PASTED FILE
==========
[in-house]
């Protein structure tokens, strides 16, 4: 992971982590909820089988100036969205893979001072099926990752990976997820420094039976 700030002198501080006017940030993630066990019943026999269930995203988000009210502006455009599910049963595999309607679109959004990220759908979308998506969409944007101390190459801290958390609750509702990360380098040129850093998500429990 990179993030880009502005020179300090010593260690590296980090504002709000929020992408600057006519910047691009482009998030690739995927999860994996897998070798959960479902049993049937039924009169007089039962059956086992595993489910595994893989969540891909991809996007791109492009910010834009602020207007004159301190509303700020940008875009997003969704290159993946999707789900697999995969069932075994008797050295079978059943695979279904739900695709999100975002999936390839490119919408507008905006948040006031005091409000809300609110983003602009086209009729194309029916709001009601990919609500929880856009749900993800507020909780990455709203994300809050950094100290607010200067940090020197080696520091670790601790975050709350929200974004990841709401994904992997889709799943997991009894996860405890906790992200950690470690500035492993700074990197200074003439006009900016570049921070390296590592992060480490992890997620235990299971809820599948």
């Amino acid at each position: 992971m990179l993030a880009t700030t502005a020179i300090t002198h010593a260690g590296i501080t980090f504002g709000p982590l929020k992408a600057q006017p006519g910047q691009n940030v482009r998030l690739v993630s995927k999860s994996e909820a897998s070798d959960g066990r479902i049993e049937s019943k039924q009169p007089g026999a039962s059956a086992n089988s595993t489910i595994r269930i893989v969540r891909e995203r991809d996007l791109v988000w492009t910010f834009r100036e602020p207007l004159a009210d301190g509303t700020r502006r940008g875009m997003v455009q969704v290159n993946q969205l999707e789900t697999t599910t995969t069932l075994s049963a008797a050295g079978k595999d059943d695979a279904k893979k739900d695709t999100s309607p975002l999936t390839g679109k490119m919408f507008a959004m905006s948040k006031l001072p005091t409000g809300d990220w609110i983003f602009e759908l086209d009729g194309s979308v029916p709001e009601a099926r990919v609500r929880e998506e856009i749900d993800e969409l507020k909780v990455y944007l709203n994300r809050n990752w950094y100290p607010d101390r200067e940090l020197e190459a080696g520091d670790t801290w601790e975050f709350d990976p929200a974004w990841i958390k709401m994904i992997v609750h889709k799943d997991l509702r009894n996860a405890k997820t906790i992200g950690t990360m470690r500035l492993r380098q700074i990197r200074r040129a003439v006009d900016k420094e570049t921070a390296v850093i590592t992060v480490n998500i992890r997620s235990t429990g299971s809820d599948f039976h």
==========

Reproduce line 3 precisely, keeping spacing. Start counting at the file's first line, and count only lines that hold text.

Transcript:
């Amino acid at each position: 992971m990179l993030a880009t700030t502005a020179i300090t002198h010593a260690g590296i501080t980090f504002g709000p982590l929020k992408a600057q006017p006519g910047q691009n940030v482009r998030l690739v993630s995927k999860s994996e909820a897998s070798d959960g066990r479902i049993e049937s019943k039924q009169p007089g026999a039962s059956a086992n089988s595993t489910i595994r269930i893989v969540r891909e995203r991809d996007l791109v988000w492009t910010f834009r100036e602020p207007l004159a009210d301190g509303t700020r502006r940008g875009m997003v455009q969704v290159n993946q969205l999707e789900t697999t599910t995969t069932l075994s049963a008797a050295g079978k595999d059943d695979a279904k893979k739900d695709t999100s309607p975002l999936t390839g679109k490119m919408f507008a959004m905006s948040k006031l001072p005091t409000g809300d990220w609110i983003f602009e759908l086209d009729g194309s979308v029916p709001e009601a099926r990919v609500r929880e998506e856009i749900d993800e969409l507020k909780v990455y944007l709203n994300r809050n990752w950094y100290p607010d101390r200067e940090l020197e190459a080696g520091d670790t801290w601790e975050f709350d990976p929200a974004w990841i958390k709401m994904i992997v609750h889709k799943d997991l509702r009894n996860a405890k997820t906790i992200g950690t990360m470690r500035l492993r380098q700074i990197r200074r040129a003439v006009d900016k420094e570049t921070a390296v850093i590592t992060v480490n998500i992890r997620s235990t429990g299971s809820d599948f039976h």